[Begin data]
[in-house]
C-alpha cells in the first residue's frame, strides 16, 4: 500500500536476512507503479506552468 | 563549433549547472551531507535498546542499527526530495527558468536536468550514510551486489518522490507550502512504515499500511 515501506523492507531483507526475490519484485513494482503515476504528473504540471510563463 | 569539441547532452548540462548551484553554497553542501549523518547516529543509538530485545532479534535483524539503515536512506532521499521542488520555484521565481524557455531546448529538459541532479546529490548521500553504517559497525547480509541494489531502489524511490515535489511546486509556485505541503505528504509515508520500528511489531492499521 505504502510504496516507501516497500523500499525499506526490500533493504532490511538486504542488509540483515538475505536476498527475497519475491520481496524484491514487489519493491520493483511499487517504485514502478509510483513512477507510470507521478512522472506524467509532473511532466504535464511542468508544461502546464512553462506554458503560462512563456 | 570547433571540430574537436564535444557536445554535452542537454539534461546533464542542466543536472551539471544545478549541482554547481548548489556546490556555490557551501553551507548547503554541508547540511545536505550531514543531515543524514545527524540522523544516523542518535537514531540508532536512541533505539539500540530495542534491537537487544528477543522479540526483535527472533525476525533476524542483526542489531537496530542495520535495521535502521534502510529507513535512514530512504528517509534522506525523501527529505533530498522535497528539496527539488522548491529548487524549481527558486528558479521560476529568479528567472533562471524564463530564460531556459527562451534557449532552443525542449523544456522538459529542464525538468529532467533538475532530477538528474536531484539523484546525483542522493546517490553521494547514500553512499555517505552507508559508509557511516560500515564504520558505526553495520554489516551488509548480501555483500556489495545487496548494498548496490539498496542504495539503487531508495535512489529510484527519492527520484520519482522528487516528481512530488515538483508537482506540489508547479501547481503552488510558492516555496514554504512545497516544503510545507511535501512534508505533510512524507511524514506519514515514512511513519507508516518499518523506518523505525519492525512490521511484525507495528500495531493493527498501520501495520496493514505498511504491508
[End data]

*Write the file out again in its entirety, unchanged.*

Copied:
[in-house]
C-alpha cells in the first residue's frame, strides 16, 4: 500500500536476512507503479506552468 | 563549433549547472551531507535498546542499527526530495527558468536536468550514510551486489518522490507550502512504515499500511 515501506523492507531483507526475490519484485513494482503515476504528473504540471510563463 | 569539441547532452548540462548551484553554497553542501549523518547516529543509538530485545532479534535483524539503515536512506532521499521542488520555484521565481524557455531546448529538459541532479546529490548521500553504517559497525547480509541494489531502489524511490515535489511546486509556485505541503505528504509515508520500528511489531492499521 505504502510504496516507501516497500523500499525499506526490500533493504532490511538486504542488509540483515538475505536476498527475497519475491520481496524484491514487489519493491520493483511499487517504485514502478509510483513512477507510470507521478512522472506524467509532473511532466504535464511542468508544461502546464512553462506554458503560462512563456 | 570547433571540430574537436564535444557536445554535452542537454539534461546533464542542466543536472551539471544545478549541482554547481548548489556546490556555490557551501553551507548547503554541508547540511545536505550531514543531515543524514545527524540522523544516523542518535537514531540508532536512541533505539539500540530495542534491537537487544528477543522479540526483535527472533525476525533476524542483526542489531537496530542495520535495521535502521534502510529507513535512514530512504528517509534522506525523501527529505533530498522535497528539496527539488522548491529548487524549481527558486528558479521560476529568479528567472533562471524564463530564460531556459527562451534557449532552443525542449523544456522538459529542464525538468529532467533538475532530477538528474536531484539523484546525483542522493546517490553521494547514500553512499555517505552507508559508509557511516560500515564504520558505526553495520554489516551488509548480501555483500556489495545487496548494498548496490539498496542504495539503487531508495535512489529510484527519492527520484520519482522528487516528481512530488515538483508537482506540489508547479501547481503552488510558492516555496514554504512545497516544503510545507511535501512534508505533510512524507511524514506519514515514512511513519507508516518499518523506518523505525519492525512490521511484525507495528500495531493493527498501520501495520496493514505498511504491508